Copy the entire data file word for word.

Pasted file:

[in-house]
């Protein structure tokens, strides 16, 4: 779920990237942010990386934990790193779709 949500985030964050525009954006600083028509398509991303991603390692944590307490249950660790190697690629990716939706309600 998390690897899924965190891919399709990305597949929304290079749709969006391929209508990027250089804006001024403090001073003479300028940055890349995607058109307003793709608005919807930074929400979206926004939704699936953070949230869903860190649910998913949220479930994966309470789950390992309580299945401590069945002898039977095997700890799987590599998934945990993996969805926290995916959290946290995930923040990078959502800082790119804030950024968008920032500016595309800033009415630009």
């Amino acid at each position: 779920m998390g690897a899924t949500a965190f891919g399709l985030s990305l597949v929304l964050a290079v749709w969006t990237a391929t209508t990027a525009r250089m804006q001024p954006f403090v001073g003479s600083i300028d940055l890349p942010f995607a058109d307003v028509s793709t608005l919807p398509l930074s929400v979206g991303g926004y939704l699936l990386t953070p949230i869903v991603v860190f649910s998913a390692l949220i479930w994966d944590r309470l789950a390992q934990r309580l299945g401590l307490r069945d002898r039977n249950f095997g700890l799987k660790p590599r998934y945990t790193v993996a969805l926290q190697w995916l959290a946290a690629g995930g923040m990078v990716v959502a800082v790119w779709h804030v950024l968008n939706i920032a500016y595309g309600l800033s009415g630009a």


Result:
[in-house]
């Protein structure tokens, strides 16, 4: 779920990237942010990386934990790193779709 949500985030964050525009954006600083028509398509991303991603390692944590307490249950660790190697690629990716939706309600 998390690897899924965190891919399709990305597949929304290079749709969006391929209508990027250089804006001024403090001073003479300028940055890349995607058109307003793709608005919807930074929400979206926004939704699936953070949230869903860190649910998913949220479930994966309470789950390992309580299945401590069945002898039977095997700890799987590599998934945990993996969805926290995916959290946290995930923040990078959502800082790119804030950024968008920032500016595309800033009415630009």
């Amino acid at each position: 779920m998390g690897a899924t949500a965190f891919g399709l985030s990305l597949v929304l964050a290079v749709w969006t990237a391929t209508t990027a525009r250089m804006q001024p954006f403090v001073g003479s600083i300028d940055l890349p942010f995607a058109d307003v028509s793709t608005l919807p398509l930074s929400v979206g991303g926004y939704l699936l990386t953070p949230i869903v991603v860190f649910s998913a390692l949220i479930w994966d944590r309470l789950a390992q934990r309580l299945g401590l307490r069945d002898r039977n249950f095997g700890l799987k660790p590599r998934y945990t790193v993996a969805l926290q190697w995916l959290a946290a690629g995930g923040m990078v990716v959502a800082v790119w779709h804030v950024l968008n939706i920032a500016y595309g309600l800033s009415g630009a």